Now, I think for this post to happen there needs to be a bit more detail to how the audience belittled and invalidated LL’s experience. How did that happen? What are the tropes involved? Let’s break them open and debunk them. There’s a system out there let’s tear it down! But without that, without anything other than ‘trans people get raped,’ it becomes, well, problematic. Invisibility isn’t the problem–it’s that that props up the structure of violence, that it erases cis violence against us and even our violence against each other, it helps the justifications for said violence (including the denial of services, which makes cis people complicit in those assaults) avoid scrutiny from a trans-centric perspective that shows them to not only be bullshit, but incredibly flimsy.

  8. Cedar on March 7, 2009 at 9:07 pm

    (“without anything more than ‘trans people get raped'” added to LL’s work, I mean.)

  9. little light on March 11, 2009 at 2:55 pm

    Actually, I do have a request. I only just noticed this: my words quoted above were edited–I don’t know if it was you who did the editing or whoever gave you the text, but I noticed someone has edited out both the swears and any of the actual details of the assault, as well as removing other little bits of the piece with no comment that alterations were made.

    What I write is available for anyone to quote under a Creative Commons license, but it’s not available to be modified in this way. I would much rather that swears be censored out (“F***ed”) than simply replaced with “cleaner” words with no comment, and I would really rather that sentences attributed to me not be “quoted” heavily edited and bowdlerized.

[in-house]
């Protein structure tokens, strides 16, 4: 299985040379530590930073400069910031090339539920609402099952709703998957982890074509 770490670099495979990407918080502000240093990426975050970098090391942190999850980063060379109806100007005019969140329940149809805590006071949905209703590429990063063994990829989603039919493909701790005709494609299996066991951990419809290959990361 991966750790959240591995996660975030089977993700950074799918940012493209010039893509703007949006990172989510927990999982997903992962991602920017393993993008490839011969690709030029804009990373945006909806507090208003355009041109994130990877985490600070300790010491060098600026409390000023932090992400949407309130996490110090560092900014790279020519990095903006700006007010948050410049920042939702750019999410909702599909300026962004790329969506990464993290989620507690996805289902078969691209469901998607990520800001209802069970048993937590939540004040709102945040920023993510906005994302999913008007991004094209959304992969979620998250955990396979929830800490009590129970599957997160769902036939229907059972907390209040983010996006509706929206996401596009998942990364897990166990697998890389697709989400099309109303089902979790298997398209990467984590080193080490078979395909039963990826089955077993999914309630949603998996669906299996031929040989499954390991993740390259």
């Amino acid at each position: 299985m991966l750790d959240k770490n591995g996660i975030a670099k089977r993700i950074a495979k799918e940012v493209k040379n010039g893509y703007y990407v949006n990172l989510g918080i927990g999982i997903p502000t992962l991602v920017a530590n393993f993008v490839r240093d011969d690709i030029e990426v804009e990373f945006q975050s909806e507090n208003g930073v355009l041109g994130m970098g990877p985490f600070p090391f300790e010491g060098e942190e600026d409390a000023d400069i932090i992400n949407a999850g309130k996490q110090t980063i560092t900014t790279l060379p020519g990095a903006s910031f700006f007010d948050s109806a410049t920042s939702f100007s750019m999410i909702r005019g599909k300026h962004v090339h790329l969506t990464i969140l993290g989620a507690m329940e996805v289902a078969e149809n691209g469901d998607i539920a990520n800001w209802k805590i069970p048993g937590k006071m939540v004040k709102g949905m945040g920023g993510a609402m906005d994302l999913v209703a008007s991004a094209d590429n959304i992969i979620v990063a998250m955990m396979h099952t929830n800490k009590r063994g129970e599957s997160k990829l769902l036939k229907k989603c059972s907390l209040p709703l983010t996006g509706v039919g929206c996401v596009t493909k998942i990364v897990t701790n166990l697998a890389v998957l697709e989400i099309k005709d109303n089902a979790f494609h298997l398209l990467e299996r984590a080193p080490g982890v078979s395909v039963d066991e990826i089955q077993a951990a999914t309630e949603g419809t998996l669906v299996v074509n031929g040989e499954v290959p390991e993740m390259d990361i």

Again, you’re welcome to leave this up, but it is my strong preference that my words be allowed to stand on their own merits and flaws, and that bowdlerized writing not be presented as mine without consultation. Please restore the text here and at Pam’s House Blend if you plan on leaving this up.

  10. p2son on March 11, 2009 at 3:17 pm

    little light, thanks for letting me know. I originally put up the text that I heard that Sunday. i have changed that to the exact text on your site and changed it over at Pam’s House Blend. Consistent with Blog format, I have published an extract and then provided a link for readers to continue reading the rest at your stie.

    Over at we host lots of stories of ex-gay survivors and encourage them to continue ownership over their stories after we post them on our site. They offer edits and changes as their stories evolve and change through time.

    I appreciate that you have put your story up for others to see. Many people have commented to me privately about how deeply it moved them. Hopefully people will be moved to action and in joining with transgender people in the work for understanding, equality and decency.